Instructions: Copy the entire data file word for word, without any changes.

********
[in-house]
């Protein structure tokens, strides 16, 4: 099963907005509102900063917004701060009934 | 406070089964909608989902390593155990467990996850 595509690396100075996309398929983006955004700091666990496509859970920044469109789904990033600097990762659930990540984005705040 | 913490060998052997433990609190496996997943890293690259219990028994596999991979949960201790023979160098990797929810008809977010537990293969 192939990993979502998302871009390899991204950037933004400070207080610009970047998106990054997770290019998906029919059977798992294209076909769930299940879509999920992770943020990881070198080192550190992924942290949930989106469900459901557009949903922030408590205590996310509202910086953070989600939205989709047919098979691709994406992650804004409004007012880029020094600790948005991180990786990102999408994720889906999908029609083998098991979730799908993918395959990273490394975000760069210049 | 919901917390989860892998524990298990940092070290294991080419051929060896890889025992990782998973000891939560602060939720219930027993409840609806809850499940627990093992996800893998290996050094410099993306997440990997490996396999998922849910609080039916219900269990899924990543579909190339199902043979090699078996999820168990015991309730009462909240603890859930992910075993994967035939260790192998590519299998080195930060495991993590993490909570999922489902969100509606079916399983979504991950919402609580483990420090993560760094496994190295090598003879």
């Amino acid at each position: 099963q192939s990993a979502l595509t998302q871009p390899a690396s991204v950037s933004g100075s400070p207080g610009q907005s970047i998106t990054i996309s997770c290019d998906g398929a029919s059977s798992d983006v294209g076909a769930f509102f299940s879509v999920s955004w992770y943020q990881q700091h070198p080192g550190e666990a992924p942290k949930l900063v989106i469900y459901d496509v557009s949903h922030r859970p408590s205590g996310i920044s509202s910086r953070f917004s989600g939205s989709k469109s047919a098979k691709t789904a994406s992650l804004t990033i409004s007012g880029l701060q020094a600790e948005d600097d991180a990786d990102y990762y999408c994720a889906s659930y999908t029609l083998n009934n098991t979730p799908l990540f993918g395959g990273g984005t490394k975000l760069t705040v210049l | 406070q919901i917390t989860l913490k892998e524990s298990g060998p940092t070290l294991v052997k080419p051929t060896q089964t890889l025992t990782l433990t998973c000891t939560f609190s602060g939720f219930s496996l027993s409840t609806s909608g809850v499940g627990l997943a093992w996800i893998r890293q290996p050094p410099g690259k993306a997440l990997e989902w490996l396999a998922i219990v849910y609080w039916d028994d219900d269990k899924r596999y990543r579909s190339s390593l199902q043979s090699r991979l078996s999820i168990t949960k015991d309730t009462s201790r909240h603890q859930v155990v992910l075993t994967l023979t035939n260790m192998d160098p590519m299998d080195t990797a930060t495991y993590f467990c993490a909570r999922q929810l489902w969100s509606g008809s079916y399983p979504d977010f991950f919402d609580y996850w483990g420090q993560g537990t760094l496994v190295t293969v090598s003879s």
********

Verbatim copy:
[in-house]
């Protein structure tokens, strides 16, 4: 099963907005509102900063917004701060009934 | 406070089964909608989902390593155990467990996850 595509690396100075996309398929983006955004700091666990496509859970920044469109789904990033600097990762659930990540984005705040 | 913490060998052997433990609190496996997943890293690259219990028994596999991979949960201790023979160098990797929810008809977010537990293969 192939990993979502998302871009390899991204950037933004400070207080610009970047998106990054997770290019998906029919059977798992294209076909769930299940879509999920992770943020990881070198080192550190992924942290949930989106469900459901557009949903922030408590205590996310509202910086953070989600939205989709047919098979691709994406992650804004409004007012880029020094600790948005991180990786990102999408994720889906999908029609083998098991979730799908993918395959990273490394975000760069210049 | 919901917390989860892998524990298990940092070290294991080419051929060896890889025992990782998973000891939560602060939720219930027993409840609806809850499940627990093992996800893998290996050094410099993306997440990997490996396999998922849910609080039916219900269990899924990543579909190339199902043979090699078996999820168990015991309730009462909240603890859930992910075993994967035939260790192998590519299998080195930060495991993590993490909570999922489902969100509606079916399983979504991950919402609580483990420090993560760094496994190295090598003879």
């Amino acid at each position: 099963q192939s990993a979502l595509t998302q871009p390899a690396s991204v950037s933004g100075s400070p207080g610009q907005s970047i998106t990054i996309s997770c290019d998906g398929a029919s059977s798992d983006v294209g076909a769930f509102f299940s879509v999920s955004w992770y943020q990881q700091h070198p080192g550190e666990a992924p942290k949930l900063v989106i469900y459901d496509v557009s949903h922030r859970p408590s205590g996310i920044s509202s910086r953070f917004s989600g939205s989709k469109s047919a098979k691709t789904a994406s992650l804004t990033i409004s007012g880029l701060q020094a600790e948005d600097d991180a990786d990102y990762y999408c994720a889906s659930y999908t029609l083998n009934n098991t979730p799908l990540f993918g395959g990273g984005t490394k975000l760069t705040v210049l | 406070q919901i917390t989860l913490k892998e524990s298990g060998p940092t070290l294991v052997k080419p051929t060896q089964t890889l025992t990782l433990t998973c000891t939560f609190s602060g939720f219930s496996l027993s409840t609806s909608g809850v499940g627990l997943a093992w996800i893998r890293q290996p050094p410099g690259k993306a997440l990997e989902w490996l396999a998922i219990v849910y609080w039916d028994d219900d269990k899924r596999y990543r579909s190339s390593l199902q043979s090699r991979l078996s999820i168990t949960k015991d309730t009462s201790r909240h603890q859930v155990v992910l075993t994967l023979t035939n260790m192998d160098p590519m299998d080195t990797a930060t495991y993590f467990c993490a909570r999922q929810l489902w969100s509606g008809s079916y399983p979504d977010f991950f919402d609580y996850w483990g420090q993560g537990t760094l496994v190295t293969v090598s003879s």